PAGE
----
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On Iowa's SD 18 (or how we're just plain better than NOM)

by Jeremy Hooper

It wasn't about marriage, largely. Liz Mathis' victory over Republican Cindy Golding in Iowa's 18th Senate District was about jobs, education, local business, property taxes, and a whole host of other true concerns. But by and large, the state's marriage equality law doesn't seem to have motivated voters in the area in a major way.

But that's not what you would've heard from NOM, had the candidate that they backed to the tune of tens of thousands of dollars ultimately prevailed. This morning, you'd be reading NOM press release after NOM press release about Cindy Golding, her commitment to putting marriage up for a public vote, and how last night's results send a message both in Iowa and nationwide. Regardless of what anyone on the ground is actually saying, NOM would still reduce and spin the results so that they spoke to one issue and one issue only.

That's exactly what we saw two months ago in NY's 9th, where voters indicated they chose the Republican over the Democrat for issues pertaining to jobs, the economy, and Israel, yet NOM claimed the Bob Turner win had everything to do with the Democratic challenger's prior vote for marriage equality. This is the NOM game: Concocting a script that supposedly speaks to their power and pushing that script with the ferocity of a spurned bride, in hopes that media outlets will run with it. They make it all about them, at the expense of truth, local sentiment, or even the general welfare of our nation (or at the very least, our politics).

But I'm not going to do that here, in what is an unquestionable triumph against the NOM agenda. I'm not going to convince you that the 23,618 District 18 voters who turned out for this race did so based, primarily, on marriage. Because it wouldn't be true. And unlike NOM, I see a need to operate within the confines of reality rather than that which is most convenient to my cause. I truly believe that we, as an electorate, deserve better than contrived "culture war" fires, which is a big reason why I fight so hard to extinguish NOM's rhetorical arson. So no: I'm not going to say Liz Mathis won because of her support for marriage equality.

That all being said: Last night was, undeniably, a major triumph over the NOM playbook. Because regardless of what motivated Mathis supporters to come out, what we do know for sure is that NOM's attempt to tell locals what they think about marriage….


…simply did not resonate. Despite NOM's incredibly heavy expenditure campaign -- conducted in tandem with the local Family Leader group -- NOM wasn't able to dupe 18th district residents into believing that "the future of Iowa families" was dependent on their vote for Cindy Golding. NOM thought they could buy a small district with out-of-state cash and they were wrong.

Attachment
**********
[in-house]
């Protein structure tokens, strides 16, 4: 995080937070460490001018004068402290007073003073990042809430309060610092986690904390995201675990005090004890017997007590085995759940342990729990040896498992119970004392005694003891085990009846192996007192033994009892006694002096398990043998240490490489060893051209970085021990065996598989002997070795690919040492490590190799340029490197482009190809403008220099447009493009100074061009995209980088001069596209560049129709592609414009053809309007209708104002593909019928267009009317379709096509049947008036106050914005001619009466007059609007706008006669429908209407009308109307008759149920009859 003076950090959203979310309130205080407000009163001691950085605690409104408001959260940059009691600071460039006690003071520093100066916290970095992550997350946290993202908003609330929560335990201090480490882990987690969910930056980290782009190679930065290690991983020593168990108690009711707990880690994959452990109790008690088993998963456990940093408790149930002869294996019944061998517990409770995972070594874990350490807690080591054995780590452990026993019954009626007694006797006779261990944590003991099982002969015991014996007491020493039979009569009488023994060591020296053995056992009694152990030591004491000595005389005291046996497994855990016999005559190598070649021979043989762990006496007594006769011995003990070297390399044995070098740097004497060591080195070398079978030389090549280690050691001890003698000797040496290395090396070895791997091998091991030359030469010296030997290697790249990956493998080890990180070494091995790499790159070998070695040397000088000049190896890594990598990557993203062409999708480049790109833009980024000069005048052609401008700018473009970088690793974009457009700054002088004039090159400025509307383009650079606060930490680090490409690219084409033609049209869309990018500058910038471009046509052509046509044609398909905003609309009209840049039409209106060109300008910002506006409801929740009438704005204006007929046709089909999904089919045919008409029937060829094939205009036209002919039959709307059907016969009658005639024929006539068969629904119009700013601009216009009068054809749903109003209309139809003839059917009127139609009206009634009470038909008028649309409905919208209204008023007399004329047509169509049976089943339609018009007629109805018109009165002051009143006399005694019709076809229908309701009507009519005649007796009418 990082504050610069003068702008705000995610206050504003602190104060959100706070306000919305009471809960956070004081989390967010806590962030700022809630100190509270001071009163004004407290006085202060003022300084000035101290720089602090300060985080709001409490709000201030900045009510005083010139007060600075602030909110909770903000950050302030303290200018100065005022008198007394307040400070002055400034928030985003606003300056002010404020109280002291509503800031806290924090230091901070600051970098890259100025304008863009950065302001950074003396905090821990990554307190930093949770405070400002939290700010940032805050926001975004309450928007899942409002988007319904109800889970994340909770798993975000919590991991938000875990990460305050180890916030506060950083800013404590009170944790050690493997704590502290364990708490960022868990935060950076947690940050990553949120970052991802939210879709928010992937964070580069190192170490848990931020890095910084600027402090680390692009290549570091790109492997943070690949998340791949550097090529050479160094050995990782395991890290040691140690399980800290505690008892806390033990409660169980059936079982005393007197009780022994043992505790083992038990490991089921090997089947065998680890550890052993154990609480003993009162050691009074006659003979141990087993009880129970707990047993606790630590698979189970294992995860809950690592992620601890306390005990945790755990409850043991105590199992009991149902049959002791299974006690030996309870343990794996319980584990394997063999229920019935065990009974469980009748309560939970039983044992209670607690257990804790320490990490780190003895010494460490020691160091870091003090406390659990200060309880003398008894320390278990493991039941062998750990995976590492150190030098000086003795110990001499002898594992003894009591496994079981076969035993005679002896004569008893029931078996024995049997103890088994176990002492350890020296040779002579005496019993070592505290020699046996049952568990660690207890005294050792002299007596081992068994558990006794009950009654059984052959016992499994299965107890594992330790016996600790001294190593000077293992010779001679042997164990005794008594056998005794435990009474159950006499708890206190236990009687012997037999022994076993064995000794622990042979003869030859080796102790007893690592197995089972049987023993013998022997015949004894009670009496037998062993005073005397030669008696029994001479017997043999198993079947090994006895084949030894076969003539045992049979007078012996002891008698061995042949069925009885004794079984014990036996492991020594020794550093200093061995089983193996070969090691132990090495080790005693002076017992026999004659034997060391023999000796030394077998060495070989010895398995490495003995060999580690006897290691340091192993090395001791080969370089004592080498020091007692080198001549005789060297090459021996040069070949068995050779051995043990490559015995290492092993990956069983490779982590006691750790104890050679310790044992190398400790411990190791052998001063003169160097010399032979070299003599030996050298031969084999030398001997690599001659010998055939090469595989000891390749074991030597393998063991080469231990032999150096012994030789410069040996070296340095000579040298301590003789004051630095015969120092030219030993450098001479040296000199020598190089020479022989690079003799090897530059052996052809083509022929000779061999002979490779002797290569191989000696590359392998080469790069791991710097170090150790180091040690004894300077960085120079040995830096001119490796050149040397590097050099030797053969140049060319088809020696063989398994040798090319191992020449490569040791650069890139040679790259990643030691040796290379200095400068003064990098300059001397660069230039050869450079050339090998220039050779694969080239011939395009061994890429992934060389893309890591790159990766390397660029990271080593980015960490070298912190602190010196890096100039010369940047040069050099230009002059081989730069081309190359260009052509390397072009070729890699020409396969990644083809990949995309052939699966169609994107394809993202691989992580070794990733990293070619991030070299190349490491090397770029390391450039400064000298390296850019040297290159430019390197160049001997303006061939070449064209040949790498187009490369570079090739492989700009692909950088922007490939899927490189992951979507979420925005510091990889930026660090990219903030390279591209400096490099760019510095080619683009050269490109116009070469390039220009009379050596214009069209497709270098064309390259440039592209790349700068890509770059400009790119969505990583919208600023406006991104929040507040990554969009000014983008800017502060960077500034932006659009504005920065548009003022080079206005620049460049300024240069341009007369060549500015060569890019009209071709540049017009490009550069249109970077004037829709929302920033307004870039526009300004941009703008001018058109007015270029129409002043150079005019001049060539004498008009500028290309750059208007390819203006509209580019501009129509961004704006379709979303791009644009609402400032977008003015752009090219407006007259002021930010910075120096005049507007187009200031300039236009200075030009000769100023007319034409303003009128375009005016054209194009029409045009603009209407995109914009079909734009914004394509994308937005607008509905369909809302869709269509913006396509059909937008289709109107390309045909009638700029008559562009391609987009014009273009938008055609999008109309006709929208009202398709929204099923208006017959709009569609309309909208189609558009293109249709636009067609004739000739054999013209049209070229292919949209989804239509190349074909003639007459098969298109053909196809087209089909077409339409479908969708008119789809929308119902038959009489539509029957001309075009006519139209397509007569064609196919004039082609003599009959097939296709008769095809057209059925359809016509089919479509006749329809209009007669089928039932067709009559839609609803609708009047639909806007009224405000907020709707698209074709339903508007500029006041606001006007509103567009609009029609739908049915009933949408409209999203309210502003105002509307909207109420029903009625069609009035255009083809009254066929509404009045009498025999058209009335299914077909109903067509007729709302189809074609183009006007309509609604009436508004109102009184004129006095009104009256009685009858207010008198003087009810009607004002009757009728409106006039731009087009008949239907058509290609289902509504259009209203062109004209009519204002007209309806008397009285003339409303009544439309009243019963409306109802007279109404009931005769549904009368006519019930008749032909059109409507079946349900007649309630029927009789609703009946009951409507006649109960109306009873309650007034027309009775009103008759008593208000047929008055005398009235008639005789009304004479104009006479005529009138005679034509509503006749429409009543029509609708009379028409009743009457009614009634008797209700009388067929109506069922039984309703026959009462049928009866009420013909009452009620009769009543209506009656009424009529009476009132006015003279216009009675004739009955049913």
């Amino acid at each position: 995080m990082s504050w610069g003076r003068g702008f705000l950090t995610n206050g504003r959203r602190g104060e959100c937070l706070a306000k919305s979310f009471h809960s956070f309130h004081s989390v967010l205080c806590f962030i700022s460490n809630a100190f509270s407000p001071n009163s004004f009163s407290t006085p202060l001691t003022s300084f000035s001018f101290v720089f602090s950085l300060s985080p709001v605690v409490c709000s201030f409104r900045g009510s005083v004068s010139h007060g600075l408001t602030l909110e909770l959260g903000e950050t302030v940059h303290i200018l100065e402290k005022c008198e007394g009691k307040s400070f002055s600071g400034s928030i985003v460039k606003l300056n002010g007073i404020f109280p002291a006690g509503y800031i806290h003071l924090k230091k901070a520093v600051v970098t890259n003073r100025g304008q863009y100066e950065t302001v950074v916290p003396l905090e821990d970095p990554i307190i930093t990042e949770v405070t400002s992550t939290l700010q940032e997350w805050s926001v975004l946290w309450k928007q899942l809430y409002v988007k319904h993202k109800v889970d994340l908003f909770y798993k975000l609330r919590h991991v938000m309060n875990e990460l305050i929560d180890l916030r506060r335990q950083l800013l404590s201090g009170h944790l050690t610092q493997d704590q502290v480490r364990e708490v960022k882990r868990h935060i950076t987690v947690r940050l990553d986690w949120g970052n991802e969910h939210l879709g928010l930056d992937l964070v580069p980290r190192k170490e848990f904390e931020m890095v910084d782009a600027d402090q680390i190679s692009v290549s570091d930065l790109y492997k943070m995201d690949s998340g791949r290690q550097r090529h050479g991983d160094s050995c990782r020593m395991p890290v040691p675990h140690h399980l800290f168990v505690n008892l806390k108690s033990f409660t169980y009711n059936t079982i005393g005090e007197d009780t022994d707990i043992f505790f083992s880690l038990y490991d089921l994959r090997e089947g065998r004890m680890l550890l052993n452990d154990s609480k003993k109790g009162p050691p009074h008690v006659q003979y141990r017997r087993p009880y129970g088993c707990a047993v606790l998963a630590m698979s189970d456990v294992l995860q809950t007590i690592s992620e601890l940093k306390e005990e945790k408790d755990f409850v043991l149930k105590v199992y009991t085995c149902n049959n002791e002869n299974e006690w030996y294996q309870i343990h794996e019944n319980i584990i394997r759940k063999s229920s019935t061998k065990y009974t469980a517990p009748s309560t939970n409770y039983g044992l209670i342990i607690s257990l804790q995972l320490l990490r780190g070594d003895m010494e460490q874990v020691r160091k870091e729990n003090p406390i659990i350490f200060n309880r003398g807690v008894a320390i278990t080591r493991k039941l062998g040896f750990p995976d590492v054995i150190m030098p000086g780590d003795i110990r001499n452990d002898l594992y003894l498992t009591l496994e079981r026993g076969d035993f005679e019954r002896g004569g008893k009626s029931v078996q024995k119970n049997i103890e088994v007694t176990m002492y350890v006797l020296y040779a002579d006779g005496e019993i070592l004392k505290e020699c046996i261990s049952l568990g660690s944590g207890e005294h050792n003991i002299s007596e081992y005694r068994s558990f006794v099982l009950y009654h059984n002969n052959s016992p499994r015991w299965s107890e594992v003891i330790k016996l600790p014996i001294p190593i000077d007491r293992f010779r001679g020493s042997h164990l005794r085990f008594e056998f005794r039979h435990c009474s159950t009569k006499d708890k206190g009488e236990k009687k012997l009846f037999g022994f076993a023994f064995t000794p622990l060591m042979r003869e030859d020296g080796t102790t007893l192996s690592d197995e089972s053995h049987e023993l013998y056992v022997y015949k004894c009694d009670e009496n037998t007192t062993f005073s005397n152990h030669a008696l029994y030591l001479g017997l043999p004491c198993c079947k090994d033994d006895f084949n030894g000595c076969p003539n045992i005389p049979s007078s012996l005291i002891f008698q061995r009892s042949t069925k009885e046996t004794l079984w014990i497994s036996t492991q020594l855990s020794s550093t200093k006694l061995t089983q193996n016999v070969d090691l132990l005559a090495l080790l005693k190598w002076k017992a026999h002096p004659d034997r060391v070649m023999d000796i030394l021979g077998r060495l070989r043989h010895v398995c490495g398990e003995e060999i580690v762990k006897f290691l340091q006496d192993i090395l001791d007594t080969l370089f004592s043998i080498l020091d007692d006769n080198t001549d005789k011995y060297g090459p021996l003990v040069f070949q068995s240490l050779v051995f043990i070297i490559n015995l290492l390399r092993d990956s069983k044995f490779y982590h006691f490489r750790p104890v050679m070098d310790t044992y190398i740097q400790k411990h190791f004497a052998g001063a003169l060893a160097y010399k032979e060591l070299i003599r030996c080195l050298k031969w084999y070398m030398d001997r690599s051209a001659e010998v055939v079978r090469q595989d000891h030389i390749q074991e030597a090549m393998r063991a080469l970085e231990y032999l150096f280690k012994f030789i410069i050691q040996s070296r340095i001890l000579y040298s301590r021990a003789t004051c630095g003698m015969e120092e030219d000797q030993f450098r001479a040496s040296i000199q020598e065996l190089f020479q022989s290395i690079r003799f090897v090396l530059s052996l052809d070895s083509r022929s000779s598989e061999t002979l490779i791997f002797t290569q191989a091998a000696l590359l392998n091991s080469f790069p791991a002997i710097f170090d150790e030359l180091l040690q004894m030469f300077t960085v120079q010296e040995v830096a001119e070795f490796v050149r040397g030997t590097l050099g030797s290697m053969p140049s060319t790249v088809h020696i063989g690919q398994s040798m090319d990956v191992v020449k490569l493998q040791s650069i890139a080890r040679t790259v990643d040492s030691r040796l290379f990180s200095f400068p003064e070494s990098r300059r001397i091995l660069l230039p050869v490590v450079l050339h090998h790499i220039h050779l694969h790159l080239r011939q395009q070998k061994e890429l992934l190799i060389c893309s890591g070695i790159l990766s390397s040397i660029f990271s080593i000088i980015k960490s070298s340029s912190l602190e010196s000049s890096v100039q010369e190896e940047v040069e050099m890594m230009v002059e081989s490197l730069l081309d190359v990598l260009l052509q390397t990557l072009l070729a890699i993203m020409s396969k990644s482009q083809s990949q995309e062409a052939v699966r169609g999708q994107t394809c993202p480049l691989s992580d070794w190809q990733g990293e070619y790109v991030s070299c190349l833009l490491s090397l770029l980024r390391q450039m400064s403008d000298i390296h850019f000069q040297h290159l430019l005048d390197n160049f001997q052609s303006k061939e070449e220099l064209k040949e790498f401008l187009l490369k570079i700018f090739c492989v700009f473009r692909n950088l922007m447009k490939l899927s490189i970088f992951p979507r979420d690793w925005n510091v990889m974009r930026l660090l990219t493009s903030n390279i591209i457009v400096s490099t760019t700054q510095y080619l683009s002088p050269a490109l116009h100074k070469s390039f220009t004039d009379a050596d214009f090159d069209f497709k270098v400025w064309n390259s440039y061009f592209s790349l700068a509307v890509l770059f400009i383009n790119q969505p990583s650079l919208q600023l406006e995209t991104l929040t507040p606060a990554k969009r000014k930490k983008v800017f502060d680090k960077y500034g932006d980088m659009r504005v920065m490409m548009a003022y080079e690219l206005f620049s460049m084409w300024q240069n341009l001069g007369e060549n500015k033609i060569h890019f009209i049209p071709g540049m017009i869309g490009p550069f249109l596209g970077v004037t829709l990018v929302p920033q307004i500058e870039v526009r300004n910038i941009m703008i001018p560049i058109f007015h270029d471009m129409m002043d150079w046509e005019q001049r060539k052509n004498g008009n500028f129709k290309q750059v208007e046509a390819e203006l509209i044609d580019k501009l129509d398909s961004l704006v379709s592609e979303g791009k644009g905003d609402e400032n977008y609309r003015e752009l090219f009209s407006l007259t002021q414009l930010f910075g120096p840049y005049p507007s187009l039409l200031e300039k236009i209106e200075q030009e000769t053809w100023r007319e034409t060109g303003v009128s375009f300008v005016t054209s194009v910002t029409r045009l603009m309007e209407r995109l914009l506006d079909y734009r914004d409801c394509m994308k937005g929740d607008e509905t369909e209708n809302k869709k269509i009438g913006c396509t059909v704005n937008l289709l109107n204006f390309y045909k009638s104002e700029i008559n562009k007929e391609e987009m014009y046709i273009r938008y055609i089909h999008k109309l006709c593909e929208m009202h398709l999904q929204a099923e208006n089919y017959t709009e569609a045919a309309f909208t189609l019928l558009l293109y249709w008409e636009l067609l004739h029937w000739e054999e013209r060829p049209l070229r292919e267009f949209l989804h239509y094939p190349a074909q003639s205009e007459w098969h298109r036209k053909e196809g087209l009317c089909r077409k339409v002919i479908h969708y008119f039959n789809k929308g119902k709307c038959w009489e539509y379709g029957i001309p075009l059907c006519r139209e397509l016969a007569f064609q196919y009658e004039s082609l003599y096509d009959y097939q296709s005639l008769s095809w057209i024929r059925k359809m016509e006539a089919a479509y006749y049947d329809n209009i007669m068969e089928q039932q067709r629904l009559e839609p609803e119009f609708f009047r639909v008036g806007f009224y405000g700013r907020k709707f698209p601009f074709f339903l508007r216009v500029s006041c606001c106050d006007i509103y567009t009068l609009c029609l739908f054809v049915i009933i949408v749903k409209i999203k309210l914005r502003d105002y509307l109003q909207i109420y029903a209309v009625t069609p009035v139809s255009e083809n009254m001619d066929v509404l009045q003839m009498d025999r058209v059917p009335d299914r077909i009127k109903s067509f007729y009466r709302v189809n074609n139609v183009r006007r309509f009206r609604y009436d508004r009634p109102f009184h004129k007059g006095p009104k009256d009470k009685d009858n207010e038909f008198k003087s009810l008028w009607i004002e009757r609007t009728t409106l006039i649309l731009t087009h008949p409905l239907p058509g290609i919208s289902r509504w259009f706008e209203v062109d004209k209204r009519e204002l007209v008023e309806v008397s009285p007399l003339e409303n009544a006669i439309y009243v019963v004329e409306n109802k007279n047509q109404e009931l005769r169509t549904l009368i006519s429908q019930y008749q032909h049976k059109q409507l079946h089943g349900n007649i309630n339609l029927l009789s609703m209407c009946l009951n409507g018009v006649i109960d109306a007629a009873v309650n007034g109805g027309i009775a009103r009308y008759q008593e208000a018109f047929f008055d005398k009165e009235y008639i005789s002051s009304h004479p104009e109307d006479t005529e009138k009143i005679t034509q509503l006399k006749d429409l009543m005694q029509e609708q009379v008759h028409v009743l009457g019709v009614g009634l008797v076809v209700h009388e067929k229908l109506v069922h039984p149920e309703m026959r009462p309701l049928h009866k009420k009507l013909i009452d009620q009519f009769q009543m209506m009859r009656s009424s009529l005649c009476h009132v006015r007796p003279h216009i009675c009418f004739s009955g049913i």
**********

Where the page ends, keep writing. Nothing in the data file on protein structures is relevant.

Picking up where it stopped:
In fact, NOM's overplayed hand seemed to turn off a lot of voters. I noticed on a couple of occasions how "just not into" NOM Cindy Golding seemed to be. Plus there was credible polling showing only a tiny fraction of voters who considered same-sex marriage a top priority, noticeable attempts from both campaigns to not talk about the (non-)issue, and much anecdotal evidence suggesting NOM had trouble finding a real local support system. That had to feel like a great slight to NOM, considering the considerable capital the organization invested in this race.

A pointed slight, I would say. Even though it wasn't about marriage, largely, I would argue that this race was VERY MUCH about the National Organization for Marriage. Considering the enormous attention that NOM brought to the district via their quest to nationalize this hyperlocal race, local voters had no choice but to consider what NOM was selling. Ultimately, those voters -- whether or not they support marriage equality or even support letting the current law stand as is --decided that NOM's hyperbolic "protect the families" rhetoric was out-of-touch with the local flavor. Voters repudiated NOM.

The big takeaway for me: That when we consider NOM's engagement in future areas, we continue to separate marriage from NOM. By that I mean: When opposing NOM's self-appointed role in a certain area, we remember that we are not only talking to those who are 100% with us on marriage equality itself. There are scores of voters who may still have a ways to go in their own "evolutions" on marriage, but who do (a) genuinely want to do the fair thing; and (b) realize that NOM's ongoing, reliably over-the-top efforts are anything but just. Sometimes this contingent might even include a NOM-backed candidate like Golding, who herself seemed hesitant with what the org. was throwing at her race.

We need to keep this "marriage separate from NOM" notion in mind. Our ultimate goal, obviously, is winning and preserving marriage equality in all fifty states, federally, and eventually worldwide. But a crucial step in that journey involves putting the National Organization For Marriage out of business. To do so, we must broaden our coalition by even more fully highlighting the crude, unproductive way that this organization tries to reduce an electorate's priorities, so that an even larger audience will realize how that NOM is an anti-intellectual organization that runs counter to grown up conversation. And since NOM is the organization that far-right has anointed as its designate "protect marriage" group, we will be showing the larger marriage movement's true colors.

I truly believe that even many of those who don't yet think we gay folk deserve a wedding ring do believe that the National Organization For Marriage is ripe for de-legitimacy. The Mathis/Golding race is not proof positive of that, but it is a sign that firmly points in the right direction. Let's run with that!

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